The Amendments

Ava Goldstone

Big image

Amendment 1: Freedoms of Expression

Big image
Big image

The Constitution states in the First Amendment that,

"Congress shall make no law respecting an establishment of religion, or prohibiting the free exercise thereof; or abridging the freedom of speech, or of the press; or the right of the people peaceably to assemble, and to petition the Government for a redress of grievances."
Big image
The website link above is an example of the First and Second Amendments in current news.

Freedom of Speech

Freedom of speech gives you the right to verbally express an opinion about something without the threat of government putting you in jail. Even though people have freedom of speech, there are restrictions. Some restrictions are that you cannot libel, slander, or or use speech that hurts people. Two examples are yelling "fire" during a movie or shouting "bomb" in a crowded airport.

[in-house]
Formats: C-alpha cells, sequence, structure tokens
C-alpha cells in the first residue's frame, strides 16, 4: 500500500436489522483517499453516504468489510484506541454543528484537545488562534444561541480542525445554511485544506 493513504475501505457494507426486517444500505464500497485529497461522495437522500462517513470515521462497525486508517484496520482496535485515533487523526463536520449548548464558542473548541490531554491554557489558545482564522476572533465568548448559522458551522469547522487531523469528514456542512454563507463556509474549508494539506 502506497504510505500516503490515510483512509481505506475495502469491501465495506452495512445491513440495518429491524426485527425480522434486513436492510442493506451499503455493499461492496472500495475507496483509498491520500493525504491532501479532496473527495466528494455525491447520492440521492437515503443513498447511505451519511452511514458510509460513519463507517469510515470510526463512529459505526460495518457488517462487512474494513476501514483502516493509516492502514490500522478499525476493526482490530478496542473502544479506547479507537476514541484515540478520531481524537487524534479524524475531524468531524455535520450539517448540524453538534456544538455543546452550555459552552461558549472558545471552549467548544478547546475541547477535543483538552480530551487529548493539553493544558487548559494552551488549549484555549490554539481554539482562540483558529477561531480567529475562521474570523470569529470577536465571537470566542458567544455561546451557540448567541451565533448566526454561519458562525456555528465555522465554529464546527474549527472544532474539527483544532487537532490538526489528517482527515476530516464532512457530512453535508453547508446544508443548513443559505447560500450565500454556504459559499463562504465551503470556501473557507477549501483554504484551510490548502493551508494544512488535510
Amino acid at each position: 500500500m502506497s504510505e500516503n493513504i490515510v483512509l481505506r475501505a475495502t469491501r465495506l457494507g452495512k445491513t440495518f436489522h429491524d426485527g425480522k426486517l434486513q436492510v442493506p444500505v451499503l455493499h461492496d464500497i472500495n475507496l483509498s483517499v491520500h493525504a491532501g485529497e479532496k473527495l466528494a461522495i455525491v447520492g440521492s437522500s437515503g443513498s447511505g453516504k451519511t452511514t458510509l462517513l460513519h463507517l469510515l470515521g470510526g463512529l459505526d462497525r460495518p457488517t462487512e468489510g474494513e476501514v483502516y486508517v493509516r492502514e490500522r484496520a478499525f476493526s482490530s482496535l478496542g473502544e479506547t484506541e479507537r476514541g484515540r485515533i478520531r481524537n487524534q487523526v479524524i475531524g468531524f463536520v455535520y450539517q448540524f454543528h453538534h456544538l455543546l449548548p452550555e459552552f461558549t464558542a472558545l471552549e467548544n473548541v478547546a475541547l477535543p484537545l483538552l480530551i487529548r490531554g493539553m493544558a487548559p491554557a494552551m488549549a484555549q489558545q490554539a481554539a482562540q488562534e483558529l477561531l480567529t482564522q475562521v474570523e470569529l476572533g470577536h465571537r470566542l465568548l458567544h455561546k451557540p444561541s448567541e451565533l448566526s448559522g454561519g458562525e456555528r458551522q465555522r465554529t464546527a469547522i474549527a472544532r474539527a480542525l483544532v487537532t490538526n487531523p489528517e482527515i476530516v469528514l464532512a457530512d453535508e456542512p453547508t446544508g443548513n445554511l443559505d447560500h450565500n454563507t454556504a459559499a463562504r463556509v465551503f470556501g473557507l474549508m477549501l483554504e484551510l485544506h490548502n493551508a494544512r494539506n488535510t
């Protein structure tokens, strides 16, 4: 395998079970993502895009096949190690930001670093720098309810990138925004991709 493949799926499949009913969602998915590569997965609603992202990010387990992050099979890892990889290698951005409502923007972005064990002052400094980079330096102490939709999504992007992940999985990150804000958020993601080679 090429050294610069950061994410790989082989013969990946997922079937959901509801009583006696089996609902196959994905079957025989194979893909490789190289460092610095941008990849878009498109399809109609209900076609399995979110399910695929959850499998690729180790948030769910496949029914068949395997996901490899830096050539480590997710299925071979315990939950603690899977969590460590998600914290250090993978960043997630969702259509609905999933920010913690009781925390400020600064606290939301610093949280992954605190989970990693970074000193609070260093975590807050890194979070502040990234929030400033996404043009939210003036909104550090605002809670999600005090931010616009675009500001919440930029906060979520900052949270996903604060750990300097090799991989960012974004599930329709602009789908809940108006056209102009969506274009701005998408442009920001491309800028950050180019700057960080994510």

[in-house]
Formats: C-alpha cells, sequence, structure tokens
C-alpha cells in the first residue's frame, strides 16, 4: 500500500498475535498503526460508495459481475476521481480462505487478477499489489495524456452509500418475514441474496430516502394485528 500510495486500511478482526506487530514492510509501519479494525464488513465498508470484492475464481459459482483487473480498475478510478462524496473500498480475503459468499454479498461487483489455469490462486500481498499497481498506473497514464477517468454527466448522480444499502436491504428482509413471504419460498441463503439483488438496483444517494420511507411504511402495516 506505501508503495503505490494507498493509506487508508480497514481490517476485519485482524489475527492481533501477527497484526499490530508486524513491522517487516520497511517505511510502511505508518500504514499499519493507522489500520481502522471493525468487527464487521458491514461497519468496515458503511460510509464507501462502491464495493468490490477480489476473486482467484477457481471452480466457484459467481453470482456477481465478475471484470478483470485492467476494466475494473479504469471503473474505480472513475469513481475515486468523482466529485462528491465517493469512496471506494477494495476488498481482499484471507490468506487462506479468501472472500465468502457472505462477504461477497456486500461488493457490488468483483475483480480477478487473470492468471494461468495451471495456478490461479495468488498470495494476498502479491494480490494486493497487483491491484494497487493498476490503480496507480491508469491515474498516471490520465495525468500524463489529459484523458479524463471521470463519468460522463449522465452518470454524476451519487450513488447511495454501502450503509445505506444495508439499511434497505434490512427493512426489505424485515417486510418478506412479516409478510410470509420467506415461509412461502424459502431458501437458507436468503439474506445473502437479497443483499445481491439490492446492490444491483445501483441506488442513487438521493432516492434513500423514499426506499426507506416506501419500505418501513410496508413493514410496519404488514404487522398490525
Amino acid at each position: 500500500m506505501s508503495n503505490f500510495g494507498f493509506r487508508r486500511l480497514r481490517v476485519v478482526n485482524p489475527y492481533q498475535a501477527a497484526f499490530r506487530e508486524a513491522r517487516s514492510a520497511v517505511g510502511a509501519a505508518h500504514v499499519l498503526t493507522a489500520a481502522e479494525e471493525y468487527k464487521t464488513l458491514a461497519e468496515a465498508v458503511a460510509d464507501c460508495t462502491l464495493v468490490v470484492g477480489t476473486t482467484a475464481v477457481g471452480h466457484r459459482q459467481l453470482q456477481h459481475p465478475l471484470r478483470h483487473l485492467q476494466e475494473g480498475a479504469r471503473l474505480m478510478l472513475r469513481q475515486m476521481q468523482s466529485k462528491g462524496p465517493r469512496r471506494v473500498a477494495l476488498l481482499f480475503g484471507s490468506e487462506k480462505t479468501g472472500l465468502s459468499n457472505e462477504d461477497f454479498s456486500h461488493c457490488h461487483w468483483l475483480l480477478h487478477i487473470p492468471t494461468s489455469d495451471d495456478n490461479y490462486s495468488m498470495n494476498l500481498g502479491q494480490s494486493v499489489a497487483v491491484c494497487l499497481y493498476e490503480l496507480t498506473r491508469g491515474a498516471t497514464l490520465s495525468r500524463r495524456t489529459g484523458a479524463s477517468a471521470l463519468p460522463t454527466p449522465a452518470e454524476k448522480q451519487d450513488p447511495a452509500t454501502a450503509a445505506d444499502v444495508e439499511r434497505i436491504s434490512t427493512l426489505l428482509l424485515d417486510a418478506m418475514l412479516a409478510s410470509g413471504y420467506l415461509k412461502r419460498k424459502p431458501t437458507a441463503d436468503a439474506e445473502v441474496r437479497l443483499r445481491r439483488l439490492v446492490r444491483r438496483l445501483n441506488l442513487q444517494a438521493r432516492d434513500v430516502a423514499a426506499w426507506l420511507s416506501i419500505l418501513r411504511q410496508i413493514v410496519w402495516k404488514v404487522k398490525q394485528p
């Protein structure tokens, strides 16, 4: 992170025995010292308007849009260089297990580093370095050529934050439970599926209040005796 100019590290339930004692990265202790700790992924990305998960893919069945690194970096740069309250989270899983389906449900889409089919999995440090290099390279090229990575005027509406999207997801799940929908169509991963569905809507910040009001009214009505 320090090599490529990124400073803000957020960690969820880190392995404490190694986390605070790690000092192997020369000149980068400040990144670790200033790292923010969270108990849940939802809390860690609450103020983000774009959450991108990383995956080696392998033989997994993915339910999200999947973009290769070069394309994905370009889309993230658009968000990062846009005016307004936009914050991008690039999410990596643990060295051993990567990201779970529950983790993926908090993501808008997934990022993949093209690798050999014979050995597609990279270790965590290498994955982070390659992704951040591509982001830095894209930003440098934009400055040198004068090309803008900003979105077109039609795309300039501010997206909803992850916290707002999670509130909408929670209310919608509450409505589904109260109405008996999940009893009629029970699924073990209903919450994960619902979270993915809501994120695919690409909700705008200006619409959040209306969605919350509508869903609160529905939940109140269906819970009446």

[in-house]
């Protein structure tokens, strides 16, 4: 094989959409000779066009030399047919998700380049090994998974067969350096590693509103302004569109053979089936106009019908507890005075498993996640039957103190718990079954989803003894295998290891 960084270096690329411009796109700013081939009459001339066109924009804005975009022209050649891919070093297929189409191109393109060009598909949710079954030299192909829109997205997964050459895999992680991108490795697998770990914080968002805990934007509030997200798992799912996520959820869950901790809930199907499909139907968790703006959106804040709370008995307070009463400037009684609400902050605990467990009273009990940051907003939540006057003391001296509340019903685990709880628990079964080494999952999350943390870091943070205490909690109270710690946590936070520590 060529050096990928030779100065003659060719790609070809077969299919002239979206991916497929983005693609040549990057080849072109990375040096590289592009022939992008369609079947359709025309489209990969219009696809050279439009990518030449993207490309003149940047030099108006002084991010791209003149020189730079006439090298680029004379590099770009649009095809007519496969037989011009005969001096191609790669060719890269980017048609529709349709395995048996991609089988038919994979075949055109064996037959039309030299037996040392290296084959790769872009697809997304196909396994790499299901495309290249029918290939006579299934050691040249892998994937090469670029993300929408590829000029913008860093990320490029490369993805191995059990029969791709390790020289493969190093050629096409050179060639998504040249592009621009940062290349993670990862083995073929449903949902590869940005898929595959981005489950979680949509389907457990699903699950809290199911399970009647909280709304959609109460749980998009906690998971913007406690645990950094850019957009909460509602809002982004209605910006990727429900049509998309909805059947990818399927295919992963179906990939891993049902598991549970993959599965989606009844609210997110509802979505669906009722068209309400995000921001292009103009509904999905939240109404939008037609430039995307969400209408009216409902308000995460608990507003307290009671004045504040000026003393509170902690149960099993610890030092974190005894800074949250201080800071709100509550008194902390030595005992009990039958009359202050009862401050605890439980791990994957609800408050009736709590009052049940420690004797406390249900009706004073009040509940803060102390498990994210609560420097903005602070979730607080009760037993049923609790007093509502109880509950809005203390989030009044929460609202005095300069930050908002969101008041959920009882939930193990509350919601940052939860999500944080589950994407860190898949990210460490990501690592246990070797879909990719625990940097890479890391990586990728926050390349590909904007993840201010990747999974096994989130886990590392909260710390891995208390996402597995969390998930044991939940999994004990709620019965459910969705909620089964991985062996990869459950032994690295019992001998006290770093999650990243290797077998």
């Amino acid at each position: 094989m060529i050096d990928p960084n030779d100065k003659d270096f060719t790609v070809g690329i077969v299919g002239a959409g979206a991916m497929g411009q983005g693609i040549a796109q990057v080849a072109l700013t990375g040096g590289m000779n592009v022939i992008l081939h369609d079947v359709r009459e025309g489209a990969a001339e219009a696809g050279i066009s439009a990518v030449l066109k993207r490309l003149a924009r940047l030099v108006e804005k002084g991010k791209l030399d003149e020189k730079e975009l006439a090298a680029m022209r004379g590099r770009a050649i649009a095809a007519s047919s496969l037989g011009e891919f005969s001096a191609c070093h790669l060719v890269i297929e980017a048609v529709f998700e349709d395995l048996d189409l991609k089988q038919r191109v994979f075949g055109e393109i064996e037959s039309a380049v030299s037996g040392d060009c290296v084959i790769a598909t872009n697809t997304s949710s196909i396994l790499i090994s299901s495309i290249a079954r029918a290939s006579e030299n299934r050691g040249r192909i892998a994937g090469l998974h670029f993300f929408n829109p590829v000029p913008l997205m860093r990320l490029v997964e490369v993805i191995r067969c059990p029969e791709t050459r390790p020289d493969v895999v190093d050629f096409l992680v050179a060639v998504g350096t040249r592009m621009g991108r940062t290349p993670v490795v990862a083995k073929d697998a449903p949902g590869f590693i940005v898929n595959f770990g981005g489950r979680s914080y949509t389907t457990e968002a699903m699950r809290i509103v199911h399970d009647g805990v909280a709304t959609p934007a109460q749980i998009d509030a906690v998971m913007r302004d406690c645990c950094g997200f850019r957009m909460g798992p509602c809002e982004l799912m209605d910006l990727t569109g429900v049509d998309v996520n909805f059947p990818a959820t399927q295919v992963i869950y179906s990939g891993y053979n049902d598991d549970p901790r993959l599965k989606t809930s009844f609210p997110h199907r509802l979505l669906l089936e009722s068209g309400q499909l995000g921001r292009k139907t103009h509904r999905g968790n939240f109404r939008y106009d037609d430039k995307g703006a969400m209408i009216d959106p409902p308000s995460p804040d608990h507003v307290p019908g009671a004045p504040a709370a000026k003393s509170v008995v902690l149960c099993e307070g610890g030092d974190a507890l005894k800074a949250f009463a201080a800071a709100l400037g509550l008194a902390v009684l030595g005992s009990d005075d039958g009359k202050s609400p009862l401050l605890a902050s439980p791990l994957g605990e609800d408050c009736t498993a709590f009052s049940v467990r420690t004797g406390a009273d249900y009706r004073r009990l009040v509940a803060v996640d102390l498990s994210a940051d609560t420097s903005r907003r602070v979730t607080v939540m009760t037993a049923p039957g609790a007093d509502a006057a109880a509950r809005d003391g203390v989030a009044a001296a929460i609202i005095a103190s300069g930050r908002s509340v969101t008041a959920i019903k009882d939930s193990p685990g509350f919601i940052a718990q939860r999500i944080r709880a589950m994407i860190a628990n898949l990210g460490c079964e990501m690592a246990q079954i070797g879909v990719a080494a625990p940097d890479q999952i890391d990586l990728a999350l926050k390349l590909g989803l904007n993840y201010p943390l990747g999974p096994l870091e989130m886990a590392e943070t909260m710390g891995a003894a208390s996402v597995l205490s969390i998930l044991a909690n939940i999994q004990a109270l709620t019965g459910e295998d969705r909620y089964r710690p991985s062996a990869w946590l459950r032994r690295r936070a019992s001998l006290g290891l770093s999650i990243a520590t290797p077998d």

The Founding Fathers wanted to ensure individual freedoms. (They were responding to what life was like while living under an English monarchy.)

My opinion about freedom of speech is that people should have the right to say what they want when they want. There are always going to be restrictions, but I believe that people should have freedom of speech.

An example of freedom of speech is having the right to put a bumper sticker on your car that supports a presidential candidate.

Freedom of Religion

Freedom of religion allows every person to have the religion or belief of their choice and have the right to freely show it. The First Amendment allows people to practice their religion in the way that they want to.